We must remind our readers that we are not writing romance, in which we can at will colour, turn, and dispose of things as we please; but our object and bounden duty is historic truth. We are tied up to that standard inexorably by harsh and unbendable official documents, which, like the rocks about our coast, may not be shaken in their place or changed in their hard outline. The modern
researches in the archives of the Tower and the State Paper Office, and the publication of many
of the documents there remaining, the journals of the Lords and Commons, the rolls of Parliament and the patent rolls, and the mass of original letters collected by Howell, Ellis, Nicolas, &c., enable us and compel us to draw a somewhat different picture from that which was presented to the last generation. In our portraiture of “good Queen Bess” we have used the facts left under the very hands of herself and her ministers, and from these there can be no appeal. On the other hand, it should be remembered by those who are startled into too severe a judgment of this queen, that the Elizabethan age, though the bright dawn of happier times, lies far behind our own in moral strength and purity; that the darkness of the Middle Ages was not yet quite banished, and threw still its shadow even upon high places; and that consequently our verdict upon this great and imperious monarch must have its just relation to those precedents and traditions which no longer attach to the throne.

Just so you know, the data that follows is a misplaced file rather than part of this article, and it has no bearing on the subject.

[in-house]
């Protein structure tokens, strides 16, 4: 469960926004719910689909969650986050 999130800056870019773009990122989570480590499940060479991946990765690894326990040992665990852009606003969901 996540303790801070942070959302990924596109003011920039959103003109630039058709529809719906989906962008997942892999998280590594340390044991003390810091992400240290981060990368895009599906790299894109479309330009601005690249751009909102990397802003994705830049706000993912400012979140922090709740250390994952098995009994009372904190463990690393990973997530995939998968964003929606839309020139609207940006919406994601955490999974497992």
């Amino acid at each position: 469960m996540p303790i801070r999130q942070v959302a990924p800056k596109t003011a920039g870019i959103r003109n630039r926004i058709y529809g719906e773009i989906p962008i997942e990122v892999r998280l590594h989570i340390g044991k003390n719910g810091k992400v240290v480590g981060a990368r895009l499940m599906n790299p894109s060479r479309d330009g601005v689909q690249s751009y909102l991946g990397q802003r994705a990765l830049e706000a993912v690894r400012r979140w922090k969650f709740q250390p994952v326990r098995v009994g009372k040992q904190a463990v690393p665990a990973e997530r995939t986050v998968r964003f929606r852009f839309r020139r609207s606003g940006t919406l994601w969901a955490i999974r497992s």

Again, some readers may be ready to accuse us of placing the Roman Catholics of those times in too favourable a light. We can only reply that the same undoubted authorities have guided our pen. We will yield to no man in our attachment to Protestant principles, nor in our estimation of their paramount truth and value. We regard the liberation of mind effected by the Reformation as the source of all our present blessings, and our national preeminence. We believe that our firm stand by the truths of the Bible, and the spirit of liberty and law which is their direct result, is the reason why the Almighty has seen fit to place us at the head of nations, and to give to the language, the institutions, the dominion, and the glory of England a pre-eminence and an expanse such as no nation ever before enjoyed ; that this is the secret of our invincible arms in all quarters of the globe, of our being chosen as the founders of the new and vast people of North America, of India, South Africa, and Australia, who form the links of a chain of British life, enlightenment, manliness, and religious reverence which encircles the globe as with an imperial zone. But as we hold and must hold the right of every man to maintain the independence of his creed and conscience, we are bound as citizens and subjects to deal out justice and impartiality to Roman Catholics as to Protestants; and were we to sketch and colour the religious partisans of the periods over which we have passed in this Volume, not by the undoubted documents which those times furnish, but by the colours in which the opponents on each side arrayed them to themselves, we should commit a gross and unpardonable violation of the truth of history, and be unworthy to hold the high and responsible position of the narrators of the veritable past in its manysided completeness.